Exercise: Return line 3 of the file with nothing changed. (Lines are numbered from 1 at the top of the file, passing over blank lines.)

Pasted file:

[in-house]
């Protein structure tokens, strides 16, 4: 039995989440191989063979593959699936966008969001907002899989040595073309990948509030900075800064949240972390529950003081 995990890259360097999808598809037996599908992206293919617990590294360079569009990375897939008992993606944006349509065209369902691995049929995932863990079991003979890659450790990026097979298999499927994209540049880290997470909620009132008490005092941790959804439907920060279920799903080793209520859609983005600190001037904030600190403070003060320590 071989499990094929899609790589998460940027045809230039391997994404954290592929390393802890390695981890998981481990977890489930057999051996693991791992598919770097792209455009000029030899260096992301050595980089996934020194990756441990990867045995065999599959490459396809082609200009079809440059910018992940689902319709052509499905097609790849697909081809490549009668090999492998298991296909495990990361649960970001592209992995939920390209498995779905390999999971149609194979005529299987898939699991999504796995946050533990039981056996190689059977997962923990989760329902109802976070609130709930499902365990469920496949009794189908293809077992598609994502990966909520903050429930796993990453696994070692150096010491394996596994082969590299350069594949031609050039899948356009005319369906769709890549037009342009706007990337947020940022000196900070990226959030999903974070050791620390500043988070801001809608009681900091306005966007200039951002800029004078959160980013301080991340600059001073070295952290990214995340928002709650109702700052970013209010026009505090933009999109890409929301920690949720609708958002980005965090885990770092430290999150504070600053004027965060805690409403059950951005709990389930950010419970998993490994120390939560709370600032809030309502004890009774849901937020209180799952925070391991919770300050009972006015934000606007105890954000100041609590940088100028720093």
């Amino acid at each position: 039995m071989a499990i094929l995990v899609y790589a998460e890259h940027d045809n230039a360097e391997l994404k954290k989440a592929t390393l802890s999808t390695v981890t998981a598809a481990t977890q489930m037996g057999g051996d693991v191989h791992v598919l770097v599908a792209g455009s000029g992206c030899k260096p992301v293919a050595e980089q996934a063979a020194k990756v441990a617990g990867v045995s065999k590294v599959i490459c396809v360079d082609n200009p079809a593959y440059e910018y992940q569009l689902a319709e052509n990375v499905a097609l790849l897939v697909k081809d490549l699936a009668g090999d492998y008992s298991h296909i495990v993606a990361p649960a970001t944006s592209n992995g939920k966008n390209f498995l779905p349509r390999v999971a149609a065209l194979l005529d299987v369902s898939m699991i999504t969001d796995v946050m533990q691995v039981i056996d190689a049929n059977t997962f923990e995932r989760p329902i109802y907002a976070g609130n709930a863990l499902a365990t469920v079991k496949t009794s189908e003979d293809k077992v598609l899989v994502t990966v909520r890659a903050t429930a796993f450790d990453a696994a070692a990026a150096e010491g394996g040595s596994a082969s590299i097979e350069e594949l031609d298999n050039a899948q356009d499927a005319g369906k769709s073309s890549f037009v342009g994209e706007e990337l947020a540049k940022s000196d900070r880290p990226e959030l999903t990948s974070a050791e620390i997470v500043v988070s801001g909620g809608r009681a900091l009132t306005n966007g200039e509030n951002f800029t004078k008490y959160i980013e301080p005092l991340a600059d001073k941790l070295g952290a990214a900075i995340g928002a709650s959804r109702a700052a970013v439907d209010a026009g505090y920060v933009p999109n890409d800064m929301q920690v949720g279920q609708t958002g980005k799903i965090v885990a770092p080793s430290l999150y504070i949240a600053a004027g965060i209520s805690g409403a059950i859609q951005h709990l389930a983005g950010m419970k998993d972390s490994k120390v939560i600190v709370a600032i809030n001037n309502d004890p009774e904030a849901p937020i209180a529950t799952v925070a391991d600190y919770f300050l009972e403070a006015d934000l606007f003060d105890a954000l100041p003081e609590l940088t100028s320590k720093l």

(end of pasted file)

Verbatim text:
């Amino acid at each position: 039995m071989a499990i094929l995990v899609y790589a998460e890259h940027d045809n230039a360097e391997l994404k954290k989440a592929t390393l802890s999808t390695v981890t998981a598809a481990t977890q489930m037996g057999g051996d693991v191989h791992v598919l770097v599908a792209g455009s000029g992206c030899k260096p992301v293919a050595e980089q996934a063979a020194k990756v441990a617990g990867v045995s065999k590294v599959i490459c396809v360079d082609n200009p079809a593959y440059e910018y992940q569009l689902a319709e052509n990375v499905a097609l790849l897939v697909k081809d490549l699936a009668g090999d492998y008992s298991h296909i495990v993606a990361p649960a970001t944006s592209n992995g939920k966008n390209f498995l779905p349509r390999v999971a149609a065209l194979l005529d299987v369902s898939m699991i999504t969001d796995v946050m533990q691995v039981i056996d190689a049929n059977t997962f923990e995932r989760p329902i109802y907002a976070g609130n709930a863990l499902a365990t469920v079991k496949t009794s189908e003979d293809k077992v598609l899989v994502t990966v909520r890659a903050t429930a796993f450790d990453a696994a070692a990026a150096e010491g394996g040595s596994a082969s590299i097979e350069e594949l031609d298999n050039a899948q356009d499927a005319g369906k769709s073309s890549f037009v342009g994209e706007e990337l947020a540049k940022s000196d900070r880290p990226e959030l999903t990948s974070a050791e620390i997470v500043v988070s801001g909620g809608r009681a900091l009132t306005n966007g200039e509030n951002f800029t004078k008490y959160i980013e301080p005092l991340a600059d001073k941790l070295g952290a990214a900075i995340g928002a709650s959804r109702a700052a970013v439907d209010a026009g505090y920060v933009p999109n890409d800064m929301q920690v949720g279920q609708t958002g980005k799903i965090v885990a770092p080793s430290l999150y504070i949240a600053a004027g965060i209520s805690g409403a059950i859609q951005h709990l389930a983005g950010m419970k998993d972390s490994k120390v939560i600190v709370a600032i809030n001037n309502d004890p009774e904030a849901p937020i209180a529950t799952v925070a391991d600190y919770f300050l009972e403070a006015d934000l606007f003060d105890a954000l100041p003081e609590l940088t100028s320590k720093l």